The Cabletelevision Advertising Bureau, on the eve of the upfront selling season, has released a special report underscoring the breadth of the national cable networks’ collective size versus the “five screens” advertisers and agency customers are looking toward for their ad buys.
Created at the request of a number U.S. media agencies, the "Cable Nation: Video Advertising Update," using Nielsen, comScore and Trendrr data, aims to furnish ad budget allocators with statistics that quantify the role that cable plays in the daily lives of Americans.
Among the findings: Cable remains the dominant force in ad-supported television, garnering 92% and 75% of total-day and primetime ratings, respectively, against Madison Avenue’s coveted 18-to-49 demo.
Moreover, the two screens of cable TV, plus Internet, hold a significant lead over four portals and Facebook with 85 hours per month. That compares with 34 hours spent with broadcast fare, and 24 hours with AOL, Google, MSN, Yahoo! and Facebook.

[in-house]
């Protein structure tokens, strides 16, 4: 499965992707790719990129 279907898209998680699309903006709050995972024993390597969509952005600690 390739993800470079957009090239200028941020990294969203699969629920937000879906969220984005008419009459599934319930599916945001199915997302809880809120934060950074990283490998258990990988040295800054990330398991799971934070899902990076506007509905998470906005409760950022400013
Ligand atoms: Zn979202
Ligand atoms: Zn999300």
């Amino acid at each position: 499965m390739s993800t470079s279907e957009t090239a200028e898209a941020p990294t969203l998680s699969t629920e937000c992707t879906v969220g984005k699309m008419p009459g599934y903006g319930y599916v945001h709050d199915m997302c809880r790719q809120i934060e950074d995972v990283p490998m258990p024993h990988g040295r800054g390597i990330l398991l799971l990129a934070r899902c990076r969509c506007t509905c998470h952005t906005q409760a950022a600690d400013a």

Relative to social media activity, cable programming is generating the buzz. Cable fare accounts for 71% of the social media driven by the top 20 most socially active TV programs, while also holding an eight-to-one activity-per-thousand social advantage over broadcast across the top 20 socially active TV series.
Broadcast represented 27% of the social activity of the top 20 shows, with pay cable accounting for the remaining 2%. Basic-cable shows accounted for 67% of the social media reflecting positive sentiment.
“While there has been a perception that cable brands were well-followed on the Internet, mobile and social media, our ability to quantify their collective size per screen and on combined screens has been a real eye-opener among our customers,” said CAB CEO and president Sean Cunningham in a statement. “It’s clear cable owns the primary media relationship with the U.S. consumer by a wide margin.”